South African wines were sixth in order of popularity in the small but growing Chinese market, winemaker and consultant John Weekes, who has been working in the country, said at a seminar in Stellenbosch on Thursday.

He said wine drinking was relatively new in China, with beer and baiju (a spirit made from rice) dominating the market for alcoholic drinks.

But the Chinese government was encouraging the growth of wine imports on the grounds of health because wine has less alcohol than spirits, and to discourage the use of rice for making baiju because it threatened food supplies. The market for imported wine grew tenfold in the last five years to 156 million cases last year.

However, China’s market for imported wine is dominated at present by France and Australia with Italy, the US, Chile and Spain competing strongly. Last year imports from France grew by 92 percent by quantity and 91 percent by value, and those from South Africa grew 73 percent by quantity and 33 percent by value.

Most of the wine is sold in heavy bottles, with corks preferred to screw top. It was not usual to buy it by the case and most sales to individual customers were in gift boxes of one or two bottles. Packaging was very important. The bulk of individual sales – about 60 percent – took place in time for family visits over the Chinese New Year in February or the autumn festival in September.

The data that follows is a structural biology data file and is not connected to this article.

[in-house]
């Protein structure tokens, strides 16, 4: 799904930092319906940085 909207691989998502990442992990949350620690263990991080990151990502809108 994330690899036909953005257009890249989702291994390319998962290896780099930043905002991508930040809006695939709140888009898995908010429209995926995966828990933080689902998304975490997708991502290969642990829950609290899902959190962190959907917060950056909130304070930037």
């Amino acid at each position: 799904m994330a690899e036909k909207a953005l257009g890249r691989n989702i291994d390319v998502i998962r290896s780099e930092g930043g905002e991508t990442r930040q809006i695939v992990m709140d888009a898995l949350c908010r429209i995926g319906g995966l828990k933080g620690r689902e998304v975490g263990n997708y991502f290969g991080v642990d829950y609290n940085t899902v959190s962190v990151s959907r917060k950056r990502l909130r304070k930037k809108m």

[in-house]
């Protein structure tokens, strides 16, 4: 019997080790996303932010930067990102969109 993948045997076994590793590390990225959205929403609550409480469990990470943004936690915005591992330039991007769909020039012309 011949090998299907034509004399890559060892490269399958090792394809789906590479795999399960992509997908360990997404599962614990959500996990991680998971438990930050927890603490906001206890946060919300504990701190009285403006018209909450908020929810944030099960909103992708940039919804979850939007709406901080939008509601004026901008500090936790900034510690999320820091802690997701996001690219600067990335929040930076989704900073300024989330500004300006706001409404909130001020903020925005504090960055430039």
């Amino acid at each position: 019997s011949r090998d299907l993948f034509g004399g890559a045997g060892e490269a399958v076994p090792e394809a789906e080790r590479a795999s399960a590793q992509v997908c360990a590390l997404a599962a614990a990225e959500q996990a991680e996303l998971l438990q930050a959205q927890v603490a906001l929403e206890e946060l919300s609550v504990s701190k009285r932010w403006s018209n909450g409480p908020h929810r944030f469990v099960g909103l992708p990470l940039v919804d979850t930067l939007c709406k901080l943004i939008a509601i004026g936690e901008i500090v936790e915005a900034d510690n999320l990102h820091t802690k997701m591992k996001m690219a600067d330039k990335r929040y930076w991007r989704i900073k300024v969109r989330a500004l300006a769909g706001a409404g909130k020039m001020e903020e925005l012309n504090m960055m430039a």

Apart from Beijing, which accounted for 16 percent of sales, the wine market in China was mostly in the coastal cities, particularly Shanghai, which accounted for 18 percent of sales. But Western Cape exporters have an advantage in Huangzhou, which is twinned with Cape Town and in the centre of China’s wine production.

It had an international airport and a fast rail link with Shanghai that would get travellers there in less than an hour . “This is a city that you (the Cape wine industry) can call your own,” Weekes said, adding that there was a growing consumer base of about 250 million city dwellers in China with new disposable income, who were influenced by the upper class, considered as opinion leaders.

Most of them had very limited knowledge of wine, but “there are wine schools popping up all over the place”.

The French wine styles were the most popular but there was a growing market for New World wines, with consumers liking their traces of fruit. He thought it a major positive that SAA flew directly to China from Joburg, saying that would be a big help to the SA wine industry in growing its share of the Chinese market.